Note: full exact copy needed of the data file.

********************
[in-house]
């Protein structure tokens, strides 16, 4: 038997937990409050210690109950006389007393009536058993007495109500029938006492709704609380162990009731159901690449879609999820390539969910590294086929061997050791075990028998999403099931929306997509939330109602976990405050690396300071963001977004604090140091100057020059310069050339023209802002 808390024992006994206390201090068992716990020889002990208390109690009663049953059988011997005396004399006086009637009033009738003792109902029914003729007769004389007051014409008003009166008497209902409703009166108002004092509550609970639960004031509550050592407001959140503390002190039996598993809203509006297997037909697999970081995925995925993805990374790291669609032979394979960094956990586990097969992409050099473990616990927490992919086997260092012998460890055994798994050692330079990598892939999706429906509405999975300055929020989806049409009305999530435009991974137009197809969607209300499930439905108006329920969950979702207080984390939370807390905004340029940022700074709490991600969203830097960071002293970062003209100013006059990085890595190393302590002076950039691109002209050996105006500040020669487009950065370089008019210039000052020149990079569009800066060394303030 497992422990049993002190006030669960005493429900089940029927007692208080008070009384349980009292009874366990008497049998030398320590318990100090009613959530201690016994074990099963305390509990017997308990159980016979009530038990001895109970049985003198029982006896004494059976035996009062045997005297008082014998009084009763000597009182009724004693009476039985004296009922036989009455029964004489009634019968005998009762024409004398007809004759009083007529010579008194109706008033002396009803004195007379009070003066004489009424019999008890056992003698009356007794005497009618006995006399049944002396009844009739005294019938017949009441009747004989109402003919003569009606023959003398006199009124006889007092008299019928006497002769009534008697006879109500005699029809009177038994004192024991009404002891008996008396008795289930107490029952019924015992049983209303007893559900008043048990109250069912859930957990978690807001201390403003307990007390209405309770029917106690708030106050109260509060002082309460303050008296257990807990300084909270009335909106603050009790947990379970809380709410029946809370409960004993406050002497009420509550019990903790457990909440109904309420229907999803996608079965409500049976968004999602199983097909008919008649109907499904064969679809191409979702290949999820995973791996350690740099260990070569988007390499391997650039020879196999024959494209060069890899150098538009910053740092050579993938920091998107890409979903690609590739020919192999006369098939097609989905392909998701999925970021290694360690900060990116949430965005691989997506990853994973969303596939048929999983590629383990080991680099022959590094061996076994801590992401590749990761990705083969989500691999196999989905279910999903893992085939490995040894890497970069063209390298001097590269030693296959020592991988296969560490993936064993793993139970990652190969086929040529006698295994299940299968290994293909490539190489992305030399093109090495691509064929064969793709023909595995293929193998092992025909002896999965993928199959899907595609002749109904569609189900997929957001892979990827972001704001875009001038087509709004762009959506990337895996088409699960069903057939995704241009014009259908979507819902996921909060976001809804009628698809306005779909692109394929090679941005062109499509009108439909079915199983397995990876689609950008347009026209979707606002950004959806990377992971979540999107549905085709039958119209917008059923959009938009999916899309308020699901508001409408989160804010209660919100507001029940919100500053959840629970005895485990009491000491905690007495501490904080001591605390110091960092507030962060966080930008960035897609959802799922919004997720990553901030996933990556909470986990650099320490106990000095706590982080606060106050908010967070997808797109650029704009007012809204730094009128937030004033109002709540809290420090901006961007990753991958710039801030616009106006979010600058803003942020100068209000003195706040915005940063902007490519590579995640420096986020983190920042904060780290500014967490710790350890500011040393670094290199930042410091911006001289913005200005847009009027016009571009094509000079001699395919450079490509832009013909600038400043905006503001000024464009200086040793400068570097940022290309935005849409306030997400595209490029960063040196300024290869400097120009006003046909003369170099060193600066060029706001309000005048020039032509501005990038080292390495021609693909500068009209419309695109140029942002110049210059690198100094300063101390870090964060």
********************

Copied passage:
[in-house]
């Protein structure tokens, strides 16, 4: 038997937990409050210690109950006389007393009536058993007495109500029938006492709704609380162990009731159901690449879609999820390539969910590294086929061997050791075990028998999403099931929306997509939330109602976990405050690396300071963001977004604090140091100057020059310069050339023209802002 808390024992006994206390201090068992716990020889002990208390109690009663049953059988011997005396004399006086009637009033009738003792109902029914003729007769004389007051014409008003009166008497209902409703009166108002004092509550609970639960004031509550050592407001959140503390002190039996598993809203509006297997037909697999970081995925995925993805990374790291669609032979394979960094956990586990097969992409050099473990616990927490992919086997260092012998460890055994798994050692330079990598892939999706429906509405999975300055929020989806049409009305999530435009991974137009197809969607209300499930439905108006329920969950979702207080984390939370807390905004340029940022700074709490991600969203830097960071002293970062003209100013006059990085890595190393302590002076950039691109002209050996105006500040020669487009950065370089008019210039000052020149990079569009800066060394303030 497992422990049993002190006030669960005493429900089940029927007692208080008070009384349980009292009874366990008497049998030398320590318990100090009613959530201690016994074990099963305390509990017997308990159980016979009530038990001895109970049985003198029982006896004494059976035996009062045997005297008082014998009084009763000597009182009724004693009476039985004296009922036989009455029964004489009634019968005998009762024409004398007809004759009083007529010579008194109706008033002396009803004195007379009070003066004489009424019999008890056992003698009356007794005497009618006995006399049944002396009844009739005294019938017949009441009747004989109402003919003569009606023959003398006199009124006889007092008299019928006497002769009534008697006879109500005699029809009177038994004192024991009404002891008996008396008795289930107490029952019924015992049983209303007893559900008043048990109250069912859930957990978690807001201390403003307990007390209405309770029917106690708030106050109260509060002082309460303050008296257990807990300084909270009335909106603050009790947990379970809380709410029946809370409960004993406050002497009420509550019990903790457990909440109904309420229907999803996608079965409500049976968004999602199983097909008919008649109907499904064969679809191409979702290949999820995973791996350690740099260990070569988007390499391997650039020879196999024959494209060069890899150098538009910053740092050579993938920091998107890409979903690609590739020919192999006369098939097609989905392909998701999925970021290694360690900060990116949430965005691989997506990853994973969303596939048929999983590629383990080991680099022959590094061996076994801590992401590749990761990705083969989500691999196999989905279910999903893992085939490995040894890497970069063209390298001097590269030693296959020592991988296969560490993936064993793993139970990652190969086929040529006698295994299940299968290994293909490539190489992305030399093109090495691509064929064969793709023909595995293929193998092992025909002896999965993928199959899907595609002749109904569609189900997929957001892979990827972001704001875009001038087509709004762009959506990337895996088409699960069903057939995704241009014009259908979507819902996921909060976001809804009628698809306005779909692109394929090679941005062109499509009108439909079915199983397995990876689609950008347009026209979707606002950004959806990377992971979540999107549905085709039958119209917008059923959009938009999916899309308020699901508001409408989160804010209660919100507001029940919100500053959840629970005895485990009491000491905690007495501490904080001591605390110091960092507030962060966080930008960035897609959802799922919004997720990553901030996933990556909470986990650099320490106990000095706590982080606060106050908010967070997808797109650029704009007012809204730094009128937030004033109002709540809290420090901006961007990753991958710039801030616009106006979010600058803003942020100068209000003195706040915005940063902007490519590579995640420096986020983190920042904060780290500014967490710790350890500011040393670094290199930042410091911006001289913005200005847009009027016009571009094509000079001699395919450079490509832009013909600038400043905006503001000024464009200086040793400068570097940022290309935005849409306030997400595209490029960063040196300024290869400097120009006003046909003369170099060193600066060029706001309000005048020039032509501005990038080292390495021609693909500068009209419309695109140029942002110049210059690198100094300063101390870090964060």